Modernization of Diwali: Hindu Culture & Tradition

Modernization of Diwali: Hindu Culture & Tradition

Puja, the traditional way: Modernization of Diwali

That’s probably true about the Diwali puja too. Much of the younger generation doesn’t have the patience or the time for rituals. “Diwali was celebrated earlier more out of faith. It was more pious. Now it’s commercialized. It’s more of a show,” says Reema. But she adds that there are some who still do Ganesh puja and aarti, light diyas and draw the Satya sign. “I make rangoli outside my home and decorate it,” she says.

Even the business class continues to do puja in their shops. Atul Bhargava, president of New Delhi Trader’s Association, remembers that his father used to get a pandit to do puja at the open safe in his shop. Now, “however modern my wife might be, she comes to do puja at the shop. After all, that’s where the bread and butter comes from,” he reasons.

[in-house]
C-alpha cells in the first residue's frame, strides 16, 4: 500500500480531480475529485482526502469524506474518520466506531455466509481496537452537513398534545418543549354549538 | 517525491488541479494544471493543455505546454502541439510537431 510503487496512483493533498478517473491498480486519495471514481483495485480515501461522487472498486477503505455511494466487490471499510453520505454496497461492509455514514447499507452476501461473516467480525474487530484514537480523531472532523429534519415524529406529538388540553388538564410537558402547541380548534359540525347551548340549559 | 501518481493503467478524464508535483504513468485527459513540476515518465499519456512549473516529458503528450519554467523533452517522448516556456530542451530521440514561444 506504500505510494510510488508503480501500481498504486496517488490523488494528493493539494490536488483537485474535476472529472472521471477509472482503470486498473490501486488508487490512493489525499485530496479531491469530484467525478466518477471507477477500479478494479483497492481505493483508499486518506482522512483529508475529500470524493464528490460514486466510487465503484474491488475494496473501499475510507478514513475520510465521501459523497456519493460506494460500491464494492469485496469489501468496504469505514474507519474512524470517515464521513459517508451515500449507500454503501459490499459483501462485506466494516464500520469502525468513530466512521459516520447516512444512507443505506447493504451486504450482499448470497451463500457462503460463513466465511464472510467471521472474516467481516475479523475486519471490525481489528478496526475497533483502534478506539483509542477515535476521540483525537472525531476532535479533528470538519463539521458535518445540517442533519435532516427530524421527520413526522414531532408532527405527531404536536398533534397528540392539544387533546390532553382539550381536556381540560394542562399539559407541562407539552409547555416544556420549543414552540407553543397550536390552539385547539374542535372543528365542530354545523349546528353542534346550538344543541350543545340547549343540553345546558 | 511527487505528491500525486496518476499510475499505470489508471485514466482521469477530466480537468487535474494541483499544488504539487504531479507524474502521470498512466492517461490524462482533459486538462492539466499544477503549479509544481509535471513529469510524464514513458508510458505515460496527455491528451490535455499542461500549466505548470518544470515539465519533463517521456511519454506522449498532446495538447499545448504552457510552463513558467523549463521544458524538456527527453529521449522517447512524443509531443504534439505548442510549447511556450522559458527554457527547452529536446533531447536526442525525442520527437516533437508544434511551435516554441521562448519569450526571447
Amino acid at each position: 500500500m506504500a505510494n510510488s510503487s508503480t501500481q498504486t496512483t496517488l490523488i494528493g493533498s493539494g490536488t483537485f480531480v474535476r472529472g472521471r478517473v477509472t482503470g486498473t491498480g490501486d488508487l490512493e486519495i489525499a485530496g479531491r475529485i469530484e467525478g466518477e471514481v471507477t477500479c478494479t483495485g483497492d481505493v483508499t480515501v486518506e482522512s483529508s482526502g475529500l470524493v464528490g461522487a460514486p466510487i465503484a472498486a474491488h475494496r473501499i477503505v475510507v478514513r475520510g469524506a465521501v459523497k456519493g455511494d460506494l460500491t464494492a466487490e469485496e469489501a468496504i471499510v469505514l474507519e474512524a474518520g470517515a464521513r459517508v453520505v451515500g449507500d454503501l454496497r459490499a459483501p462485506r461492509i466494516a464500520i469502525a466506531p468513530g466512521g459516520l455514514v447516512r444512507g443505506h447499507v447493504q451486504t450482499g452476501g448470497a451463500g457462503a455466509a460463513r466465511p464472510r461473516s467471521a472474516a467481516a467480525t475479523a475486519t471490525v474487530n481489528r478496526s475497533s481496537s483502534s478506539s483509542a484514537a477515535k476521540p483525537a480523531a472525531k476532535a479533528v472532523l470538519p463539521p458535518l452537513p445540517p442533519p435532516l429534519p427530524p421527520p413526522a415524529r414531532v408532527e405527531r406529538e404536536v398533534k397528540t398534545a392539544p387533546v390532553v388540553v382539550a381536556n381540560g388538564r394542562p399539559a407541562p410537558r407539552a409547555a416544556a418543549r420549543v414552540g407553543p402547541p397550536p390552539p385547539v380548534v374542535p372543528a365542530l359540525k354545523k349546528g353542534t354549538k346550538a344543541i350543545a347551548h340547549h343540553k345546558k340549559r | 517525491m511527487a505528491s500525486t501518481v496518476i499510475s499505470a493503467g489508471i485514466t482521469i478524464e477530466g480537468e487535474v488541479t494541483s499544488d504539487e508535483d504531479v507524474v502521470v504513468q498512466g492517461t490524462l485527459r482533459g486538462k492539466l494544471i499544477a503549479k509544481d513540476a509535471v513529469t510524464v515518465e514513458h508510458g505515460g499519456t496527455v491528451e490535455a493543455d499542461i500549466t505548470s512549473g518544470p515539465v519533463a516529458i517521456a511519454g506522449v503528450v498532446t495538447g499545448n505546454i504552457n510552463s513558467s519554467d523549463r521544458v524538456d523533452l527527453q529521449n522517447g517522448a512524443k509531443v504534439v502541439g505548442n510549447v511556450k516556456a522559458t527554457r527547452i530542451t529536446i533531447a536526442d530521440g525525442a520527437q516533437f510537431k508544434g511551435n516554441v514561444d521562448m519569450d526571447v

Game for casino parties?

Diwali parties have also been a tradition. But their glitter has changed with the times. True, there are still get-togethers where people like Reema organize simple card parties with friends. But for a number of others, “Diwali parties are like mini sangeets”, says Ruchi Chopra who runs a personalized gifting service that helps people organize surprise parties. Despite being in the business, Ruchi was amazed when she attended a party that resembled a casino in Las Vegas. “There were eight tables with different denominations and I was asked to stop at the one with Rs 50 as I was a novice!” she says. “The most noticeable change has been the almost complete replacement of traditional card games like rummy with modern ones like poker. Roulette tables with a dealer are the rage but these are slightly more expensive and not as common yet.” Ruchi has organized everything from “personalized drinking games to poker games” and even designed personalized gifts and return gifts like “the very popular card decks”.

Vandana Gotra, an independent event planner based in Delhi, also likens Diwali parties today to traditional Indian weddings. “There are many days of revelry and the celebrations begin at least a week in advance,” she says.